An opposition to motion to vacate judgment for lack of actual notice in California is the topic of this blog post. The opposition to the motion to vacate judgment under Code of Civil Procedure section 473.5 should be filed with the court at least nine (9) court days before the hearing and served by personal service or overnight mail pursuant to Code of Civil Procedure section 1005.
If you have been served with a motion to vacate judgment under Code of Civil Procedure section 473.5 you should carefully review the motion and supporting declarations and exhibits to determine what grounds for opposition exist.
Common grounds for opposing a motion to vacate judgment filed under Code of Civil Procedure section 473.5 include that the moving party has not shown a satisfactory explanation for the delay between their discovery of the default and judgment, and that any alleged lack of actual notice was caused by inexcusable neglect and avoidance of service.
California Code of Civil Procedure § 473.5 states in pertinent part that: “When service of a summons has not resulted in actual notice to a party in time to defend the action and a default or default judgment has been entered against him or her in the action, he or she may serve and file a notice of motion to set aside the default or default judgment and for leave to defend the action. The notice of motion shall be served and filed within a reasonable time, but in no event exceeding the earlier of: (I) two years after entry of a default judgment against him or her; or (ii) 180 days after service on him or her of a written notice that the default or default judgment has been entered.”, and “Upon a finding by the court that the motion was made within the period permitted by subdivision (a) and that his or her lack of actual notice in time to defend the action was not caused by his or her avoidance of service or inexcusable neglect, it may set aside the default or default judgment on whatever terms as may be just and allow the party to defend the action.”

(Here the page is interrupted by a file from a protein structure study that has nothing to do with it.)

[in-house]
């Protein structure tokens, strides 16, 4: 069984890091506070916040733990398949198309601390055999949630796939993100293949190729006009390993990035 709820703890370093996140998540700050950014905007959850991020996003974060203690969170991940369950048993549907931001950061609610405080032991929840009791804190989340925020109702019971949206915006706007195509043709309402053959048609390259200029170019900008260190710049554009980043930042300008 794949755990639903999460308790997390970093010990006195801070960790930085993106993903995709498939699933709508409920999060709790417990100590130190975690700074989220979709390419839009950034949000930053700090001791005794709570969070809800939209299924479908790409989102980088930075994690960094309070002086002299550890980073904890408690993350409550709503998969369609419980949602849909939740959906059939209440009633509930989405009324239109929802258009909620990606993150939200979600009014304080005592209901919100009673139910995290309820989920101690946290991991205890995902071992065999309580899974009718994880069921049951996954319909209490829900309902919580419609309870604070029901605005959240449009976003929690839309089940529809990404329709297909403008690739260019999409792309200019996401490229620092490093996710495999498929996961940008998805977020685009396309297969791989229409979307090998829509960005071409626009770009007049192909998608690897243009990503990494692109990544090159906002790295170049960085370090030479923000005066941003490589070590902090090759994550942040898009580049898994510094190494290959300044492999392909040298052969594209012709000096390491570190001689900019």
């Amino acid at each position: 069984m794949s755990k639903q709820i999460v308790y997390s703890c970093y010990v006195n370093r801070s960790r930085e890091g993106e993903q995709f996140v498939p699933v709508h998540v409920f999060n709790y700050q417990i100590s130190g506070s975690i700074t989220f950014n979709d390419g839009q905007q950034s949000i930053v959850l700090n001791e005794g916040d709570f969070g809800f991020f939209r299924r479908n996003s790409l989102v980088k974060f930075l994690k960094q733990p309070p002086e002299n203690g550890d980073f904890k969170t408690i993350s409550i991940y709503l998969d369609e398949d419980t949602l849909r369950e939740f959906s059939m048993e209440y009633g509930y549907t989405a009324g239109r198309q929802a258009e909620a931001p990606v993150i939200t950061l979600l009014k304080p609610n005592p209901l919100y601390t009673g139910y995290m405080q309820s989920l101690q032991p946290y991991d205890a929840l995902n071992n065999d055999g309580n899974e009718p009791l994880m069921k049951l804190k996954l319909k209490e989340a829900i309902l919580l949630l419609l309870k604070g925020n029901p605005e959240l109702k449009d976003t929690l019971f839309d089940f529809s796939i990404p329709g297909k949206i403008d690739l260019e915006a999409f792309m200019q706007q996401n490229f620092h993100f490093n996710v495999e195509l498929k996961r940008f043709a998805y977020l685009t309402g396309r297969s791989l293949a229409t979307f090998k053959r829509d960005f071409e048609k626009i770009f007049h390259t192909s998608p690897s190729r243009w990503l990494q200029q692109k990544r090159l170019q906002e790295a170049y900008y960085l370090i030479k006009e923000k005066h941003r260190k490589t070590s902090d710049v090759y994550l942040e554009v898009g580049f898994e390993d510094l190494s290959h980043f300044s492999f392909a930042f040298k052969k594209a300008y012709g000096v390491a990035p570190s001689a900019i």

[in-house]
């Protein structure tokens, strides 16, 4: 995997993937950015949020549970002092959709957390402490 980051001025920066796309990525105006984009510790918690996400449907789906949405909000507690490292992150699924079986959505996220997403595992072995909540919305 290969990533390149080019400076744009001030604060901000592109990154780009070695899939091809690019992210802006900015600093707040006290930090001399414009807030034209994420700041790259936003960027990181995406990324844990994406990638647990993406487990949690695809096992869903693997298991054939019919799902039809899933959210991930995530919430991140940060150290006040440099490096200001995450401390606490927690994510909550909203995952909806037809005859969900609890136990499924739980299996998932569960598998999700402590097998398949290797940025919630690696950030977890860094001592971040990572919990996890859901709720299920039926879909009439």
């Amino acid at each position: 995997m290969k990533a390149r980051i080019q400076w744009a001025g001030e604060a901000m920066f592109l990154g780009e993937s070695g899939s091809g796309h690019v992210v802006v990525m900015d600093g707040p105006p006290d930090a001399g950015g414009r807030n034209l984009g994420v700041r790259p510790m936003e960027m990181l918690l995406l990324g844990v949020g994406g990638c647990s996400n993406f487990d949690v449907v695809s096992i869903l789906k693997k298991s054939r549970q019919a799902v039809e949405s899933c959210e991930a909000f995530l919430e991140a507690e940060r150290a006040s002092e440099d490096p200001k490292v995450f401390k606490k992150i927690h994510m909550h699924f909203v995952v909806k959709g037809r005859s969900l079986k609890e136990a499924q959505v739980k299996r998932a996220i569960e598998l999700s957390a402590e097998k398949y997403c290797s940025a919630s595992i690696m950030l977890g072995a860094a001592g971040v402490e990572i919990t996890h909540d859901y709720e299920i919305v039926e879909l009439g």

Published decisions from several California Courts of Appeal have ruled that the moving party must show that their lack of actual notice in time to defend the action was not caused by either inexcusable neglect or avoidance of service.
Another published decision from a California Court of Appeal ruled that the motion to vacate must be supported by an affidavit or declaration containing admissible and competent evidence and that hearsay evidence is not sufficient.
Even if the motion to vacate judgment is granted the court still has the power to order that as a condition of the default and judgment being vacated that the defendant pay reasonable costs including attorney fees incurred by the plaintiff in obtaining the default judgment pursuant to subdivision (c) of section 473.5 which states that relief may be granted “on such terms as may be just.”
Attorneys or parties in California that would like to view a portion of a 10 page sample opposition to a motion to vacate under Code of Civil Procedure section 473.5 containing brief instructions, a memorandum of points and authorities with citations to case law and statutory authority and sample declaration sold by the author can see below.
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The author of this article, Stan Burman, is a freelance paralegal who has worked in California and Federal litigation since 1995.
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The author of this blog post, Stan Burman, is an entrepreneur and freelance paralegal who has worked in California and Federal litigation since 1995 and has created over 300 sample legal documents for California and Federal litigation.
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Please note that the author of this blog post, Stan Burman is NOT an attorney and as such is unable to provide any specific legal advice. The author is NOT engaged in providing any legal, financial, or other professional services, and any information contained in this blog post is NOT intended to constitute legal advice.
The materials and information contained in this blog post have been prepared by Stan Burman for informational purposes only and are not legal advice. Transmission of the information contained in this blog post is not intended to create, and receipt does not constitute, any business relationship between the author and any readers. Readers should not act upon this information without seeking professional counsel.